re: Why I Turned Down My First Ever Full Time Development Job


 VIEW POST

FULL DISCUSSION
 

I think you've got the right ideas, Bryan! I just started my second job out of a coding bootcamp and have a little more perspective on the job hunt for bootcamp grads.

I think valuing mentorship at your first job is a must! (Sidenote: don't think of asking questions of your peers as "pestering". If you've joined a company that's open to helping you grow, they won't think of it as pestering, either - it's learning opportunities for the whole team!)

Keep looking for other opportunities and talking with people at existing companies. I'd recommend meeting up with people who are employed for coffee to just to pick their brain on their experiences as developers. I've had good experience with this as really low-stress networking where you can learn about good companies in the area as well as make connections without asking for the person to do anything for you other than chat.

 

(Sidenote: don't think of asking questions of your peers as "pestering". If you've joined a company that's open to helping you grow, they won't think of it as pestering, either - it's learning opportunities for the whole team!)

+1 to this!

 

Thank you for the advice! I full-heartedly agree with doing coffee mingles with other developers. Here in Tel Aviv there is a coffee meetup open to all developers in the area which is a very nice way to start the morning before work while also getting to know a diverse set of developers from all over the area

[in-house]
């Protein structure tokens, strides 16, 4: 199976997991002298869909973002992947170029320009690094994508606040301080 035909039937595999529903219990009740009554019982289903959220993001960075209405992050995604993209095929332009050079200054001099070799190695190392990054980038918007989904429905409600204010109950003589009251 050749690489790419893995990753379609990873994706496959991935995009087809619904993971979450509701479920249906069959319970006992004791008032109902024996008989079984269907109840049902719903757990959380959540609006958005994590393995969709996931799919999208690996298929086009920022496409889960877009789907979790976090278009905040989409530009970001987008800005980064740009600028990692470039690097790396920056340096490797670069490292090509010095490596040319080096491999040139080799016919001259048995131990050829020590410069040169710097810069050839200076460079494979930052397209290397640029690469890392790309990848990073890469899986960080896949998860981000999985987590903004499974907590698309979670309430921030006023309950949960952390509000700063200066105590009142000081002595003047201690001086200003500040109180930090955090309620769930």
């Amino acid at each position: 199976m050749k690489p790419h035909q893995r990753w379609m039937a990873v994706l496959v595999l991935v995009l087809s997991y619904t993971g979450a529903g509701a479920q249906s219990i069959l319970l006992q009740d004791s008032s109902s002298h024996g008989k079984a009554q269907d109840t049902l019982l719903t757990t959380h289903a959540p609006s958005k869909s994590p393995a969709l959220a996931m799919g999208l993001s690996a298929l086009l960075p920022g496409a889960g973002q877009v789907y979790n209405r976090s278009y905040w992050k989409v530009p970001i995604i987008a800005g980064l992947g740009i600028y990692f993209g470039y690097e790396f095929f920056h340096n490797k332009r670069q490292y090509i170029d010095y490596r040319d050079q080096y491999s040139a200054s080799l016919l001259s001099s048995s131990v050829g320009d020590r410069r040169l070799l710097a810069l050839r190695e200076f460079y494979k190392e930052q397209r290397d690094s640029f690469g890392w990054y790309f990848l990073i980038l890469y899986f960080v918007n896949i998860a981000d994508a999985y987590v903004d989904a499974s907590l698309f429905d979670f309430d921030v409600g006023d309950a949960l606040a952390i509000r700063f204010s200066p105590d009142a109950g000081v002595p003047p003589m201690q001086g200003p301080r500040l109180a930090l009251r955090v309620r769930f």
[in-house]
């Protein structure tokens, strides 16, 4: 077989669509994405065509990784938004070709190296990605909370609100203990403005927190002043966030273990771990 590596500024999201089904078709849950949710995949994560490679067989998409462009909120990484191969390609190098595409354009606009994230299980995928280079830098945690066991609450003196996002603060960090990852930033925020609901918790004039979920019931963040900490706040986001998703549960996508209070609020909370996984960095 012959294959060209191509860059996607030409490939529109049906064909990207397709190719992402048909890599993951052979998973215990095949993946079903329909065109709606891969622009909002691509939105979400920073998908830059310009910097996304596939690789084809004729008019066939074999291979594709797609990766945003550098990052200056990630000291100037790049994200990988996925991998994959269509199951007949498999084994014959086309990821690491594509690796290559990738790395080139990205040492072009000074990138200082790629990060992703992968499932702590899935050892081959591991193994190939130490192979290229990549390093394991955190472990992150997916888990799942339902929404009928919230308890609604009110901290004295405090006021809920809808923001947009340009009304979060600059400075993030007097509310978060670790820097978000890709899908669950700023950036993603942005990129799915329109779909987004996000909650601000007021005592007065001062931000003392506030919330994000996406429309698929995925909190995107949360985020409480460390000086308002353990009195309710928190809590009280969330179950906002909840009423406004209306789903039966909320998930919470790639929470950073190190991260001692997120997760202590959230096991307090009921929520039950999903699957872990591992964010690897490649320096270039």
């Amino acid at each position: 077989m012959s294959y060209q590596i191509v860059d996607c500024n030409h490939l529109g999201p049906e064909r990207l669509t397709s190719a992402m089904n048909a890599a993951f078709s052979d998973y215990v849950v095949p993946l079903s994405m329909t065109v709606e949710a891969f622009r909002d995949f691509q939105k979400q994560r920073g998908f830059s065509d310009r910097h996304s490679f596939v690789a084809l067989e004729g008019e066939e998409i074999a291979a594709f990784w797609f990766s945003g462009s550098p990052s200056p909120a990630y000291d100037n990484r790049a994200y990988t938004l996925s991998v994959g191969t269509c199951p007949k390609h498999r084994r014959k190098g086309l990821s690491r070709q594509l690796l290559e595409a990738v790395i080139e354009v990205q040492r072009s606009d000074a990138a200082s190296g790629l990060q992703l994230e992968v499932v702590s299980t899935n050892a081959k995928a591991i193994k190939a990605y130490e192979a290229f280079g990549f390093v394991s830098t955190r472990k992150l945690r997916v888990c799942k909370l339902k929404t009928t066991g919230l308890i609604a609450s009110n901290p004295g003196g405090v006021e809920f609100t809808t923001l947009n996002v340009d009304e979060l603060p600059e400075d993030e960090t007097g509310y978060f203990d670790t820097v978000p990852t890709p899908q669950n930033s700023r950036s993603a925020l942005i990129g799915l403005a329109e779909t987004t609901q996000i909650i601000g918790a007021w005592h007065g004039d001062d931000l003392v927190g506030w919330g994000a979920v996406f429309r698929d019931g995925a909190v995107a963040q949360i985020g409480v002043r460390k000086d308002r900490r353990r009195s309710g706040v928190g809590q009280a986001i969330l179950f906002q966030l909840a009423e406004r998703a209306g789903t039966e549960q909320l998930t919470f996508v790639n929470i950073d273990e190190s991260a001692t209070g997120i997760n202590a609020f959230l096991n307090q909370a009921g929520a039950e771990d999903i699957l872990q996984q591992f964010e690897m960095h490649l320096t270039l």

Even experienced devs don't know everything, nobody does. It's always great to ask questions, provided you do a bit of work upfront first.

 

I completely agree with you here. A quote resonates with me and I can't seem to find the exact wording, however it goes similar to this: " A master is both always a master and an apprentice". No one fully understands everything like you said, and there's always opportunity for improvement and learning. I also agree with you regarding work put in. I do believe that you should strive to find the answer on your own for the most part as you can gain a lot to learn. However, there's a big difference in asking, "hey what are some articles you recommend me to dive into that are more relevant to this problem?" versus "what's the answer?" .. At the bootcamp I work for, we place an emphasis to sit down with the students and then we do the research together to find an answer rather than just giving it to them straight away. The old: "Give a man a fish he can eat for a day, teach a man to fish he can eat for a lifetime"

code of conduct - report abuse